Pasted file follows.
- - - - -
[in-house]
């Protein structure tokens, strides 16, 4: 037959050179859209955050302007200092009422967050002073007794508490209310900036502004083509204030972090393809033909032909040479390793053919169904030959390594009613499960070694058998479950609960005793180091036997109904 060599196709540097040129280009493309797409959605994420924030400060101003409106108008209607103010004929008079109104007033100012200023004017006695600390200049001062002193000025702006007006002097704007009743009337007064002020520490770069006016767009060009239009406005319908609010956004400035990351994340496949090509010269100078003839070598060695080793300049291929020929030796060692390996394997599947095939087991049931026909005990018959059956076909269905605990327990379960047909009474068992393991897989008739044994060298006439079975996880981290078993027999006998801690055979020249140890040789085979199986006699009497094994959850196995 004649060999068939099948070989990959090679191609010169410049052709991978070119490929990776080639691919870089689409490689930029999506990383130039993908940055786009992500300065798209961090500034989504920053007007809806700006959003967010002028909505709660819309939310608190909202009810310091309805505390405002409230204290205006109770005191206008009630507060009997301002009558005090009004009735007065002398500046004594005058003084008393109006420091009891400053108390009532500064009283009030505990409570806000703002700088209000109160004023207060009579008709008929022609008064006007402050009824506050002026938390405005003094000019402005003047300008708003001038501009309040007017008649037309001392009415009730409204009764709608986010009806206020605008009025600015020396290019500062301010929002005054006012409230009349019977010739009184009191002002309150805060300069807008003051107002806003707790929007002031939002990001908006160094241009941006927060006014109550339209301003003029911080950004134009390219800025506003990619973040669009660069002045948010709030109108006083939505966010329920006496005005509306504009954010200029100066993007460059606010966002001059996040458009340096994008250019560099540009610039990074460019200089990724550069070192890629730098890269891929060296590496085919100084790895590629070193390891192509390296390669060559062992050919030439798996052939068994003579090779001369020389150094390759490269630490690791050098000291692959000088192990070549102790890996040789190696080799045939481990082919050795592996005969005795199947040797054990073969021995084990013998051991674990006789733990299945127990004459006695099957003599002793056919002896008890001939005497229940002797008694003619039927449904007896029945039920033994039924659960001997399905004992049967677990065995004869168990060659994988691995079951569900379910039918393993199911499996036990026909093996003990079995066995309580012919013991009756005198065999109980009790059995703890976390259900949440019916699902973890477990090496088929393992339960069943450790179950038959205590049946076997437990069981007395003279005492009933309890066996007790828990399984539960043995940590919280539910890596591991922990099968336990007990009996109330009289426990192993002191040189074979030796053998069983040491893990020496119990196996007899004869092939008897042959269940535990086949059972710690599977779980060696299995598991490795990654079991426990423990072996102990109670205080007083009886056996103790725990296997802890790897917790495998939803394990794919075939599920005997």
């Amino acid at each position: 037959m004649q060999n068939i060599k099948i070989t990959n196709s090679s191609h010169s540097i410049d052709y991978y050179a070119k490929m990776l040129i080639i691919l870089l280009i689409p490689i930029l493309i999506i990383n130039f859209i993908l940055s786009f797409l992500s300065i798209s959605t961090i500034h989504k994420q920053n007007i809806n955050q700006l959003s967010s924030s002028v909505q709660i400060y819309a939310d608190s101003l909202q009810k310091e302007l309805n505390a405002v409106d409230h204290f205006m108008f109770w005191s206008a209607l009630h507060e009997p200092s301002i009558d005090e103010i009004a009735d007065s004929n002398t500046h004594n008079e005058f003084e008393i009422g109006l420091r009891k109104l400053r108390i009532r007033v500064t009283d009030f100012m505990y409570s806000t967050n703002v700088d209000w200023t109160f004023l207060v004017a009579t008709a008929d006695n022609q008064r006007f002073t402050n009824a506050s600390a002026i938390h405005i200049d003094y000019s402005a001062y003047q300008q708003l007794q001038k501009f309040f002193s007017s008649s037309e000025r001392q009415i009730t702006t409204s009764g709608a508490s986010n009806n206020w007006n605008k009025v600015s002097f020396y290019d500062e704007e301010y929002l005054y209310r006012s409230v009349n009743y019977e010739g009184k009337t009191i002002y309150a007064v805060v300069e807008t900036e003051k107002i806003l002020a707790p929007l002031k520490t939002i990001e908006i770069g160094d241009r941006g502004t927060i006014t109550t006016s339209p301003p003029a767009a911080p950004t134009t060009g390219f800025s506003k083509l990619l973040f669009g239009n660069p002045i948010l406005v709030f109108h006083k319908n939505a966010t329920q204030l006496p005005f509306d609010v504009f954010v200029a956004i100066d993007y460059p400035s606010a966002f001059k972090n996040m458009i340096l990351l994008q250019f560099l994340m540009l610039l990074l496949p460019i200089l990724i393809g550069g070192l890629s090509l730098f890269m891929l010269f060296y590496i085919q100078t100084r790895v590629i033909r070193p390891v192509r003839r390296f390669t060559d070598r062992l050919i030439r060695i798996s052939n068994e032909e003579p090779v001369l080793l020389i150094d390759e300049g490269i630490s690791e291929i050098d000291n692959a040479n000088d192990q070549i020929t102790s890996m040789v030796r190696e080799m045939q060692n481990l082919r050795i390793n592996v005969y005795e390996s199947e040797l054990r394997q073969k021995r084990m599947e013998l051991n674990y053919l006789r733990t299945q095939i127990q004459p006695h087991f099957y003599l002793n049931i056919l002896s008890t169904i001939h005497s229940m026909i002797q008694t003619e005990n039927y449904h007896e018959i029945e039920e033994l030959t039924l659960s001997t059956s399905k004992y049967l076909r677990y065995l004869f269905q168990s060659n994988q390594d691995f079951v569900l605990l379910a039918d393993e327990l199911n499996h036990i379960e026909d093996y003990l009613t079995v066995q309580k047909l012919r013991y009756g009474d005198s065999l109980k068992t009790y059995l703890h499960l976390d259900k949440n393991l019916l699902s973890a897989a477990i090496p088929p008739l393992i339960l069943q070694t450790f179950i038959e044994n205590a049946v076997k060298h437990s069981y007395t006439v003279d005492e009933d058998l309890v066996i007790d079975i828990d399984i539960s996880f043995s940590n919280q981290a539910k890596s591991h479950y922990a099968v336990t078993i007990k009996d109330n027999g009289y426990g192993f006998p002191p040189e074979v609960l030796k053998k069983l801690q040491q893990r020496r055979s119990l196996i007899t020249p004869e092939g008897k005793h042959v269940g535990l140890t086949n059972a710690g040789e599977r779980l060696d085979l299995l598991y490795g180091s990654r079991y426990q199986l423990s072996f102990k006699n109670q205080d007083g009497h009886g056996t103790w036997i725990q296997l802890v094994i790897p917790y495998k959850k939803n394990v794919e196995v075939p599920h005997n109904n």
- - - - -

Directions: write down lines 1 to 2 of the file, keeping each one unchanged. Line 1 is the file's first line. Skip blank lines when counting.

[in-house]
């Protein structure tokens, strides 16, 4: 037959050179859209955050302007200092009422967050002073007794508490209310900036502004083509204030972090393809033909032909040479390793053919169904030959390594009613499960070694058998479950609960005793180091036997109904 060599196709540097040129280009493309797409959605994420924030400060101003409106108008209607103010004929008079109104007033100012200023004017006695600390200049001062002193000025702006007006002097704007009743009337007064002020520490770069006016767009060009239009406005319908609010956004400035990351994340496949090509010269100078003839070598060695080793300049291929020929030796060692390996394997599947095939087991049931026909005990018959059956076909269905605990327990379960047909009474068992393991897989008739044994060298006439079975996880981290078993027999006998801690055979020249140890040789085979199986006699009497094994959850196995 004649060999068939099948070989990959090679191609010169410049052709991978070119490929990776080639691919870089689409490689930029999506990383130039993908940055786009992500300065798209961090500034989504920053007007809806700006959003967010002028909505709660819309939310608190909202009810310091309805505390405002409230204290205006109770005191206008009630507060009997301002009558005090009004009735007065002398500046004594005058003084008393109006420091009891400053108390009532500064009283009030505990409570806000703002700088209000109160004023207060009579008709008929022609008064006007402050009824506050002026938390405005003094000019402005003047300008708003001038501009309040007017008649037309001392009415009730409204009764709608986010009806206020605008009025600015020396290019500062301010929002005054006012409230009349019977010739009184009191002002309150805060300069807008003051107002806003707790929007002031939002990001908006160094241009941006927060006014109550339209301003003029911080950004134009390219800025506003990619973040669009660069002045948010709030109108006083939505966010329920006496005005509306504009954010200029100066993007460059606010966002001059996040458009340096994008250019560099540009610039990074460019200089990724550069070192890629730098890269891929060296590496085919100084790895590629070193390891192509390296390669060559062992050919030439798996052939068994003579090779001369020389150094390759490269630490690791050098000291692959000088192990070549102790890996040789190696080799045939481990082919050795592996005969005795199947040797054990073969021995084990013998051991674990006789733990299945127990004459006695099957003599002793056919002896008890001939005497229940002797008694003619039927449904007896029945039920033994039924659960001997399905004992049967677990065995004869168990060659994988691995079951569900379910039918393993199911499996036990026909093996003990079995066995309580012919013991009756005198065999109980009790059995703890976390259900949440019916699902973890477990090496088929393992339960069943450790179950038959205590049946076997437990069981007395003279005492009933309890066996007790828990399984539960043995940590919280539910890596591991922990099968336990007990009996109330009289426990192993002191040189074979030796053998069983040491893990020496119990196996007899004869092939008897042959269940535990086949059972710690599977779980060696299995598991490795990654079991426990423990072996102990109670205080007083009886056996103790725990296997802890790897917790495998939803394990794919075939599920005997």